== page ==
Dagong Upgrades the Sovereign Credit Ratings of Bulgaria at BBB with a Stable Outlook
Dagong Global Credit Rating Co., Ltd.
Sep 18th, 2017
Dagong Global Credit Rating Co., Ltd. (“Dagong”) has decided today to upgrade both the local and foreign currency sovereign credit ratings of the Republic of Bulgaria (“Bulgaria”) from BBB- to BBB, each with a stable outlook. The stable debt environment, growing domestic demand stimulating economic growth, primary fiscal surplus, and lower financing costs in Bulgaria all improve government solvency both in local and foreign currency.
The main reasons for raising Bulgaria's sovereign credit rating are explained below:
Firstly, the political environment is stable with a consistency of policy. In May 2017, Boiko Borisov, the civic party's chairman, came to charge again, guaranteeing the stability and consistency of policy in Bulgaria. In the short term, the new government will further advance structural reform to improve the country‘s business environment and enhance the national scientific research ability, thus boosting industry development. In addition, the government will crack down on corruption and push forward a reform of the tax system in order to achieve sustainable economic growth.
Secondly, the banking system is steadily improving in Bulgaria. In 2016, the Bulgarian banking system delivered a satisfactory performance in capital adequacy, profitability and liquidity. Although the non-performing loan ratio has improved, it has stayed at a high level of 13.2%. In the short term, the continuous economic growth in Bulgaria and the regulatory reform implemented by the central bank is expected to improve the banking asset quality.
Thirdly, domestic demand leads to a sustained economic growth in the short term, while it is difficult to maintain this growth in the medium and long term due to economic structure. Affected by the presidential and parliamentary elections, a slowdown in investment growth has resulted in Bulgaria's economic growth stalling at 3.4% in 2016. In the short term, robust domestic consumption demand has led a faster expansion in imports over exports. Due to the fact that net export has fallen and that continuous fiscal consolidation will restrain investment growth, economic growth in Bulgaria is expected to fall to 3.0% and 2.9% respectively, in 2017 and 2018. In the long term, since heavy dependence on the external environment and structural problems in the labor force will restrain the economic growth, Bulgaria’s average economic growth is expected to hover around 2.8% between 2019 and 2021 despite its low tax and low labor costs.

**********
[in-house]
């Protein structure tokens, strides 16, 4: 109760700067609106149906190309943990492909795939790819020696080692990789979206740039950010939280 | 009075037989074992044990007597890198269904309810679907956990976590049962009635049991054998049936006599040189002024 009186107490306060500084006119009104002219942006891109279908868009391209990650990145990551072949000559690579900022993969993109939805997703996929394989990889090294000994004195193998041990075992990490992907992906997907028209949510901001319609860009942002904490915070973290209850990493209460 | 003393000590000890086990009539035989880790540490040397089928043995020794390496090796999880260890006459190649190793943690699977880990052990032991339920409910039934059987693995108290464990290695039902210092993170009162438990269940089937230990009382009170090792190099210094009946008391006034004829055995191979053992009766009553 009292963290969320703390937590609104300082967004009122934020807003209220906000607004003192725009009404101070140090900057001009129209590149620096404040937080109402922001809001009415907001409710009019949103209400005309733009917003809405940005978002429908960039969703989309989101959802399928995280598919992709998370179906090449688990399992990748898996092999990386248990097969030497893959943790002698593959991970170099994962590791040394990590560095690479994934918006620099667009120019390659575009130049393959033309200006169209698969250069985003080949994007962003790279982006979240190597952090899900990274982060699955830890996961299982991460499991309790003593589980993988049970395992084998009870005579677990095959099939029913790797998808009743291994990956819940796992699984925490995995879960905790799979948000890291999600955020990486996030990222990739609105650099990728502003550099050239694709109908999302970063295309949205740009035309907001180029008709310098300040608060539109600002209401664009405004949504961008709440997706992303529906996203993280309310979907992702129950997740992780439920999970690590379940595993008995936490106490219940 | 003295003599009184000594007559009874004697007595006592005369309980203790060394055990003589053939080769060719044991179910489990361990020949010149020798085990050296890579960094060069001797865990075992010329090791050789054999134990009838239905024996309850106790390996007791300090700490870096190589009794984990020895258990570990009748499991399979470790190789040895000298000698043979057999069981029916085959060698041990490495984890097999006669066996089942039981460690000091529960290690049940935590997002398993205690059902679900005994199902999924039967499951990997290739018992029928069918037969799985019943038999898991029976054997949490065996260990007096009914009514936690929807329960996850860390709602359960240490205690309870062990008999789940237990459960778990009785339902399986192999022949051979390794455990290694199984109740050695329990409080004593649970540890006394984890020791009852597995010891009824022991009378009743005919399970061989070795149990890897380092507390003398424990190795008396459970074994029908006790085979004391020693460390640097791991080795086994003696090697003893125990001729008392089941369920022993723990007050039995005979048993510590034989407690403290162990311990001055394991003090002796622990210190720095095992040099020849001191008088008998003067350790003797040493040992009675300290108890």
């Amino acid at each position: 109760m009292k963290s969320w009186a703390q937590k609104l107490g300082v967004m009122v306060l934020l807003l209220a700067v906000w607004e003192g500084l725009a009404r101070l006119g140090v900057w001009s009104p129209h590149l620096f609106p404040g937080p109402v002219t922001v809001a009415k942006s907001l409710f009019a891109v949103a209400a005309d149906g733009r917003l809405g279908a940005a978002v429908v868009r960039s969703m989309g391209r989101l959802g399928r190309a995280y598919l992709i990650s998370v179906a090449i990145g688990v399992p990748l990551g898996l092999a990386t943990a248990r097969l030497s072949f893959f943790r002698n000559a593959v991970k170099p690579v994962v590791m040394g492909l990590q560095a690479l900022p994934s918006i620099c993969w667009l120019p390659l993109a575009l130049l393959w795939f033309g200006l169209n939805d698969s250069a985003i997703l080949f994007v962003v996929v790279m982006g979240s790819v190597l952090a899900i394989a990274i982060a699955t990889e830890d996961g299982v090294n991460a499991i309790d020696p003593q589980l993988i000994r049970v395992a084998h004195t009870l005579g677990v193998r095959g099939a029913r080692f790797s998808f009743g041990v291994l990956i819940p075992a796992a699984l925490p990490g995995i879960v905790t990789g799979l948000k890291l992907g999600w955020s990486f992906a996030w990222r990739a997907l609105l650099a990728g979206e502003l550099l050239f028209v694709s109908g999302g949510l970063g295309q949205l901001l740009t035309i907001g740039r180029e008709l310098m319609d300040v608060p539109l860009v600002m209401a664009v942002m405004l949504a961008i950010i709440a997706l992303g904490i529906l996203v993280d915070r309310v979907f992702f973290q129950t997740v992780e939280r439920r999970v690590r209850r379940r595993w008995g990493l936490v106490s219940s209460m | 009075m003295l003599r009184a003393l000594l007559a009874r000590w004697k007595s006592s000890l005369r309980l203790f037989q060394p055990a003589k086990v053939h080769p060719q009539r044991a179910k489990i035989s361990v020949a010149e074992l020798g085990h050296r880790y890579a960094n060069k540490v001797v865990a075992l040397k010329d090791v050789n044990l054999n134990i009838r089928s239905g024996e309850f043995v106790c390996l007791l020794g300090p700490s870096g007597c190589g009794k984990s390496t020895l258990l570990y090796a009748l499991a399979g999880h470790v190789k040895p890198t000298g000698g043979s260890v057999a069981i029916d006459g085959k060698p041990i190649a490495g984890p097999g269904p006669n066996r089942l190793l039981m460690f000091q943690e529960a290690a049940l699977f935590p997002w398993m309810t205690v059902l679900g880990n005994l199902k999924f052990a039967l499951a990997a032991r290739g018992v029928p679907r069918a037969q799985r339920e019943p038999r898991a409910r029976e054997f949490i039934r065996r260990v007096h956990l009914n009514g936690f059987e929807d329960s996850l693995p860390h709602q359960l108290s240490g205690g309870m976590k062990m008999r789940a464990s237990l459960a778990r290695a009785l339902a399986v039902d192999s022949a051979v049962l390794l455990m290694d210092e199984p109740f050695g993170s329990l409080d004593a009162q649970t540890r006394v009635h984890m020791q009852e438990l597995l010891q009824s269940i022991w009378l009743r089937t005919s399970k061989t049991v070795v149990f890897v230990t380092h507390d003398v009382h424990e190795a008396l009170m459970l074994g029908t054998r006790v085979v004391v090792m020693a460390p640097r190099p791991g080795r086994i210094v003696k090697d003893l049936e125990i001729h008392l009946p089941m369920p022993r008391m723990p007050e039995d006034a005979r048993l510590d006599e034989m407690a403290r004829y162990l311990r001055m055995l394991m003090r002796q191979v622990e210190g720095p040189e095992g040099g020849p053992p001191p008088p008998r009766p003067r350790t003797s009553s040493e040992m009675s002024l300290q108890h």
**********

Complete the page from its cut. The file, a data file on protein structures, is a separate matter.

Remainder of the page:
Fourthly, fiscal consolidation has caused fiscal deficit to narrow in the short term, thus providing stable resources of repayment. The continuous implementation of the country‘s fiscal consolidation policy and a low absorption rate of EU funds has lead to a decline in government capital expenditure, which has helped the government attain a primary fiscal surplus of 1.9% in 2016. In the short term, as Bulgaria absorbs more EU funds and government capital expenditure goes up, the country‘s primary fiscal surplus will turn into deficit. However, continuous fiscal consolidation causes this deficit to steadily narrow and the general government is expected to run a deficit of 0.8% and 0.6% in 2017 and 2018. At the same time, financing demand to GDP is 1.8% and 2.0%, respectively. Reduced pressure, effective channels of financing, and low financing costs result in stable resources of debt repayment.
Lastly, government solvency in local and foreign currency are improving. Although fiscal deficit drives up government debt, debt growth undergoes a slower pace. It is expected that the country‘s debt-to-GDP ratio will rise to 29.7% and 30.7% in 2017 and 2018 respectively, although this ratio will enter into a downward channel in 2020. The government debt burden is low and general government long-term debt to gross debt remains at 80%, thus resulting in the reduced pressure of short-term debt payment. Under the influence of strong domestic demand, rising oil prices, and sanctions imposed by USA and EU against Russia with Russia’s corresponding anti-sanction measures, it is expected that Bulgaria’s current account surplus will narrow slightly in short term. However, international reserves have reached up to 46.5% of GDP, which can strongly shore up its solvency in foreign currency.
In the short term, Bulgaria‘s domestic political stability, domestic demand stimulating continuous moderate economic growth, a loose monetary policy environment, effective financing channels, and lower financing costs, coupled with the country‘s certain scale of financial assets, a reasonable debt structure, and abundant international reserves, all serve to guarantee government solvency. Therefore, Dagong has decided to maintain a stable outlook for the local and foreign currency sovereign credit ratings of Bulgaria for the next one to two years.